Karen McDonald, a convert of two months in the Ottawa Second Ward, said: “I’ve always been kind of shocked over the things on television and how society seems to be more accepting of the unacceptable. Hearing President Hinckley say how wrong these things are really meant a lot to me.”
Ottawa Citizen religion and ethics editor Bob Harvey attended the conference to hear President Hinckley’s words. “This evening was like entering a different culture,” he said. “I was mildly surprised at the emphasis he placed on practical things, things like getting married in the Church, getting an education, and staying away from pornography.”
Nearing the end of his journey, President Hinckley arrived in Montreal, Quebec, on Thursday, 6 August, to meet with full-time missionaries and later with about 3,000 members gathered in the Place des Arts. He said: “Well, it has been a very long and a very tiring trip but a truly remarkable journey where we have looked into the faces of thousands of the best people on earth, wonderful Latter-day Saints, men and women of great faith and integrity and kindness and goodness, men and women who love the Lord and seek to do His will. We have had a wonderful experience for which I feel so tremendously grateful.”
Speaking in Quebec City the next day to about 550 members gathered in the Grand Theatre, President Hinckley said: “This is a great nation of which you are a part. I believe that this nation is included in the promises of the Lord as set forth in the Book of Mormon, that as long as the nations of North America worship the God of the land, who is Jesus Christ, that no other powers will prevail over them, that they shall enjoy freedom if they will live together in righteousness. I believe that same promise applies to Canada as it does to the United States. I believe that that imposes upon us a tremendous responsibility to live the gospel of Jesus Christ, to be faithful unto the Lord in every respect.”
Later in his remarks, President Hinckley said: “We don’t worry about the Nicene Creed. We don’t worry about the Athanasian Creed. We have direct, revealed knowledge of the Father and the Son. If Joseph Smith saw the Father and the Son, then everything else which follows—the Book of Mormon; the restoration of the priesthood; the restoration of the great and eternal authority, the keys of salvation for the dead—if the First Vision is true, then all these others are true also.”
President Hinckley completed his Canadian tour on Saturday, 8 August, by returning to Ontario to meet with full-time missionaries and to address about 12,000 members gathered in Hamilton. Also in attendance were Elder Gary J. Coleman of the Seventy, now serving as Second Counselor in the North America Northeast Area Presidency, and his wife, Judy Coleman.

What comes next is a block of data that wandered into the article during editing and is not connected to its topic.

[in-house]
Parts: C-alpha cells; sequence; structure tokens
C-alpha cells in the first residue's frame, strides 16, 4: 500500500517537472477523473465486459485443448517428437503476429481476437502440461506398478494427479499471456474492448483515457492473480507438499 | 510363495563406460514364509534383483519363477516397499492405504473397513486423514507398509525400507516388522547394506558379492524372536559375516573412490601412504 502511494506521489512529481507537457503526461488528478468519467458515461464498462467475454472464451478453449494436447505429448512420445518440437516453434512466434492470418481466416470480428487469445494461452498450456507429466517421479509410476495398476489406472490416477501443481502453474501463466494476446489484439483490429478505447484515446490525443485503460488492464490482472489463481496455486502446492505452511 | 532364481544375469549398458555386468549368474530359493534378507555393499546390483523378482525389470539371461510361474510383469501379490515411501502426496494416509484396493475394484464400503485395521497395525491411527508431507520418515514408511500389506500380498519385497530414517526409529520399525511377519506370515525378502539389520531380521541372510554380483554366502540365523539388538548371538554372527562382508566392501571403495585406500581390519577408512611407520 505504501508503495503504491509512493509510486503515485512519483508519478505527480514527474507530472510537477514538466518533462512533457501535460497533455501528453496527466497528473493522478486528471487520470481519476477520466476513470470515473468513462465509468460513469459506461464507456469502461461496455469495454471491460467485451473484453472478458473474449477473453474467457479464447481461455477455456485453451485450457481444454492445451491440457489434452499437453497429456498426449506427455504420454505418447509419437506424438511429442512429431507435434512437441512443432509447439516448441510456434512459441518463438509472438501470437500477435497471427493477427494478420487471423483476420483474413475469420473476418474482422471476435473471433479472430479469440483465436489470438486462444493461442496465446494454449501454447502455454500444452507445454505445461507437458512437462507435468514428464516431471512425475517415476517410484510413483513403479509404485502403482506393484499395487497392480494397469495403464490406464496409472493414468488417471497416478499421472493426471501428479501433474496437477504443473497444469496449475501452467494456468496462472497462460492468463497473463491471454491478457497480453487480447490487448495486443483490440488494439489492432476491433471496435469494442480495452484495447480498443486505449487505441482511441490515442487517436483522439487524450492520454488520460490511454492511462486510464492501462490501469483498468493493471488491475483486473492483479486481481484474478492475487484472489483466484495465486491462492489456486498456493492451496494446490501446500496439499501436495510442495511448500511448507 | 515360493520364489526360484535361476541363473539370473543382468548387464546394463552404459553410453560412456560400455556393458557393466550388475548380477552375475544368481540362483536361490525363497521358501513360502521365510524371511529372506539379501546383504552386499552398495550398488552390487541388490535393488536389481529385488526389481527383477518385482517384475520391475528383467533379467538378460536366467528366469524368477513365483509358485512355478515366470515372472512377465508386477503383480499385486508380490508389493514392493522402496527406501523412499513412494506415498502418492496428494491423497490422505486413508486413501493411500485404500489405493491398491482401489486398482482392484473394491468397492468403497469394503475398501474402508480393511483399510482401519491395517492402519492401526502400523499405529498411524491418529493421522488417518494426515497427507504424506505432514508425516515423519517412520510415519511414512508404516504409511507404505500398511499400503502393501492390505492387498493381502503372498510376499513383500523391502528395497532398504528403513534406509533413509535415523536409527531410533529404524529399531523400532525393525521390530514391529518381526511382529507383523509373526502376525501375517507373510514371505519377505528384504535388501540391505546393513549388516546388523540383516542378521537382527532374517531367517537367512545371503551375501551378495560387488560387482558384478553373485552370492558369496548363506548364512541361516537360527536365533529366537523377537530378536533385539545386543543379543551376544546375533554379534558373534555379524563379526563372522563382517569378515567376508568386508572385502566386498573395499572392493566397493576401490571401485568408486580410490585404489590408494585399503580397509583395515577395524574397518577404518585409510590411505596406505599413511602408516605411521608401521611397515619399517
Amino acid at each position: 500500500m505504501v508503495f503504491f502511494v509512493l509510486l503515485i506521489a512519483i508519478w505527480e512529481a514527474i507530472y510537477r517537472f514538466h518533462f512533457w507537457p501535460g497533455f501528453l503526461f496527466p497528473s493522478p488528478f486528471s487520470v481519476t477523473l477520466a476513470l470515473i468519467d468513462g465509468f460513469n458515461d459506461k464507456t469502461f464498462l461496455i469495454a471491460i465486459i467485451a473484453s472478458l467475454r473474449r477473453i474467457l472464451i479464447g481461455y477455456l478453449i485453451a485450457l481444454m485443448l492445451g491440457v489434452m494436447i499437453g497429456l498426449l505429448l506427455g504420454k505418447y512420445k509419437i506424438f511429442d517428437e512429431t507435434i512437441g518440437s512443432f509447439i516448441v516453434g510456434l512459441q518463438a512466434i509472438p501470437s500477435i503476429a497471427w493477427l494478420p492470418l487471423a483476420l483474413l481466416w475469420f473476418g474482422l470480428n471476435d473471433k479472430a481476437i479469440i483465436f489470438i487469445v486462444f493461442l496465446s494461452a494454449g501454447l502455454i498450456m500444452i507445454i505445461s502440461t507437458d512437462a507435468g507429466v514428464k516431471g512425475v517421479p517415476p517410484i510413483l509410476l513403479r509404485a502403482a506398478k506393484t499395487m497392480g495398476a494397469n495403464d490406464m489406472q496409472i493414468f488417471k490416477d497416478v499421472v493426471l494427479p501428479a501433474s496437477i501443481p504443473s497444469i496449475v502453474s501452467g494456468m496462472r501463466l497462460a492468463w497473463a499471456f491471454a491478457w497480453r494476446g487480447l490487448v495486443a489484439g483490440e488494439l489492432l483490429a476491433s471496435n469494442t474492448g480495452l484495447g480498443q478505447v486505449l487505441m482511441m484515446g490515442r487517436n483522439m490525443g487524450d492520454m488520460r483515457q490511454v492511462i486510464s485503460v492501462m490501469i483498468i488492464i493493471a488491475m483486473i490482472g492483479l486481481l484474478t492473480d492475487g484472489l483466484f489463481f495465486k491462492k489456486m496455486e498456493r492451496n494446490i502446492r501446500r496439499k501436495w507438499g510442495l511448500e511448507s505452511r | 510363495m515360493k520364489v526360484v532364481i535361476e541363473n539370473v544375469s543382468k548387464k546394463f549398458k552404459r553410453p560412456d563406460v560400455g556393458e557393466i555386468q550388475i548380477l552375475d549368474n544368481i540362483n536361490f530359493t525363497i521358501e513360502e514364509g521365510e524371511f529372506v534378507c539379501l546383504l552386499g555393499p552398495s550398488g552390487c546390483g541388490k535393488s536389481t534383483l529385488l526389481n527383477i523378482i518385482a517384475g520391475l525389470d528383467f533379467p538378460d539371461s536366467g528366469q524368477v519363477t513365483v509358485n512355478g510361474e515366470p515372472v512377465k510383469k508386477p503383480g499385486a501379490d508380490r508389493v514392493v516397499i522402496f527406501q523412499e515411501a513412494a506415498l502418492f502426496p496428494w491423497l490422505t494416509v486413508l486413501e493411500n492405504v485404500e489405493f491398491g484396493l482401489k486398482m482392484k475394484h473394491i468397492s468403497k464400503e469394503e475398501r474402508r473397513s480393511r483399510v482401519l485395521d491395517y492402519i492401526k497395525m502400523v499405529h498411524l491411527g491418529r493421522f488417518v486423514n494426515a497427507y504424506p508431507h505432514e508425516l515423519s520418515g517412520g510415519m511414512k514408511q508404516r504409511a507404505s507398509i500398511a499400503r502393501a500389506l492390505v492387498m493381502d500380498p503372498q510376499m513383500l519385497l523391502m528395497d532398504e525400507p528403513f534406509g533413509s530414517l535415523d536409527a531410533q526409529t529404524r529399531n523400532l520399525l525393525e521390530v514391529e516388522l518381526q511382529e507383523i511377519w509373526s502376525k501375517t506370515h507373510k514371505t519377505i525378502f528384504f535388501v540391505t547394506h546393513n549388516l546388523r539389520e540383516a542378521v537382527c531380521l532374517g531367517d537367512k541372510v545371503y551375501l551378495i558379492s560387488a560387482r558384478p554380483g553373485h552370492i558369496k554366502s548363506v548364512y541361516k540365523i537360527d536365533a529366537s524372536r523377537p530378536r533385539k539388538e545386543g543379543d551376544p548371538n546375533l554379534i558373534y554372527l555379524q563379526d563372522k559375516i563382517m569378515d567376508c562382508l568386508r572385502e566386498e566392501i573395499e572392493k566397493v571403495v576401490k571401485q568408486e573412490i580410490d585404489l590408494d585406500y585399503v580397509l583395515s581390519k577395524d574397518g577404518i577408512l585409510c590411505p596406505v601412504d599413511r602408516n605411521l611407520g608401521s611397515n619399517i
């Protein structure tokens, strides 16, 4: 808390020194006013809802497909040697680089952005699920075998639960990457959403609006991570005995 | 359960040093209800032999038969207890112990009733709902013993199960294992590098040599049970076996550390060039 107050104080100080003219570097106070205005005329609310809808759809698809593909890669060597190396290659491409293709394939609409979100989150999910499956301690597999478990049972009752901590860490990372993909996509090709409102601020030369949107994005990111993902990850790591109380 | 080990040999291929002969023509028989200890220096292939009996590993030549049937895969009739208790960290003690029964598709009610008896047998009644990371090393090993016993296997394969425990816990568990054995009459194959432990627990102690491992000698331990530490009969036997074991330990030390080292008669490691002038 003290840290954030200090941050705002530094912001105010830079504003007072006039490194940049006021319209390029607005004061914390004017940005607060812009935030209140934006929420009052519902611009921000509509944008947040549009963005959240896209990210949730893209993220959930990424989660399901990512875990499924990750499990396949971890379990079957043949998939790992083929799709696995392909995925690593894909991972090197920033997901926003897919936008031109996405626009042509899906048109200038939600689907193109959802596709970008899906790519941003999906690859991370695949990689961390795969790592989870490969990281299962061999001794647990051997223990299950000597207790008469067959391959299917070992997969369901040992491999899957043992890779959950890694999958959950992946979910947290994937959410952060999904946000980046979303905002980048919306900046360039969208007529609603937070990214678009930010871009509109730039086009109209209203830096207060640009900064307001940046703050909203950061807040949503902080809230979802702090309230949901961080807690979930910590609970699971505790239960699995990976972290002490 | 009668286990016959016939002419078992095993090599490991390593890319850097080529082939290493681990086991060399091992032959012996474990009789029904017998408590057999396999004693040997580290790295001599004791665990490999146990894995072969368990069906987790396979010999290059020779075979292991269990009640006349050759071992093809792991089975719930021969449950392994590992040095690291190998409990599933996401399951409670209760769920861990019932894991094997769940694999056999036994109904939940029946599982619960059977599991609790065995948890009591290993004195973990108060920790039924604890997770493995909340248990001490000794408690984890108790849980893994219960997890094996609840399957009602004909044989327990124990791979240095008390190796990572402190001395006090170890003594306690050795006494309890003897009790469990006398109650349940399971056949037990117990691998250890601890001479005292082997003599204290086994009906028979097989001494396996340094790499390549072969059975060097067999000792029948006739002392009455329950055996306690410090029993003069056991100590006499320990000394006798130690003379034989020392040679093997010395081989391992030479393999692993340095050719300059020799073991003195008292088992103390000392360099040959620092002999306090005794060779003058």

In words of farewell, President Hinckley said: “I would like to throw my arms around every one of you, but that would take all day today and all day tomorrow. We have other appointments to keep. Please know, if we can’t shake your hands, if we can’t throw our arms around you, that we still love you. We are all together in this thing. God bless you temporally and spiritually. May you have food on your tables, clothing on your backs, a shelter over your heads, and above all the sweet, wonderful Spirit of the Lord, the Holy Spirit to bless you, the Holy Ghost to prompt you and lead you.”
Larry King Live
On 8 September President Hinckley appeared on CNN’s cable-TV talk show Larry King Live, which is viewed worldwide. In an hour-long interview involving questions not only from host Larry King but from several telephone callers, President Hinckley talked about numerous topics relating to the Church, such as the Word of Wisdom, missionary work, Church growth, the Book of Mormon, and humanitarian aid.
“We stand solid and strong for something,” President Hinckley responded when asked why people are attracted to the Church. “We don’t equivocate. People are looking for something in this world of shifting values, of anchors that are slipping. Many people are looking for something they can hang onto, an anchor to which they can attach their lives.” President Hinckley also said: “It isn’t always easy to be a member of this Church. It is demanding, but it is wonderfully fruitful and has a tremendous effect upon people.”
Speaking about the scriptures, President Hinckley said: “The Bible is a testament of the Old World. The Book of Mormon is a testament of the New World. They go hand in hand in testimony of the Lord Jesus Christ.” He described how the law of tithing helps fund the Church’s efforts worldwide: “As this Church grows, we have to accommodate our people. We will finish or dedicate 600 new buildings this year. This is a tremendous undertaking.” He also said, “My goal is to move [the Church] as fast and as solidly across the world as we can.”
At the end of the interview, President Hinckley was asked to describe his responsibilities as President of the Church. “My role is to declare doctrine,” he said. “My role is to stand as an example before the people. My role is to be a voice in defense of the truth. My role is to stand as a conservator of those values which are important in our civilization and our society. My role is to lead people.”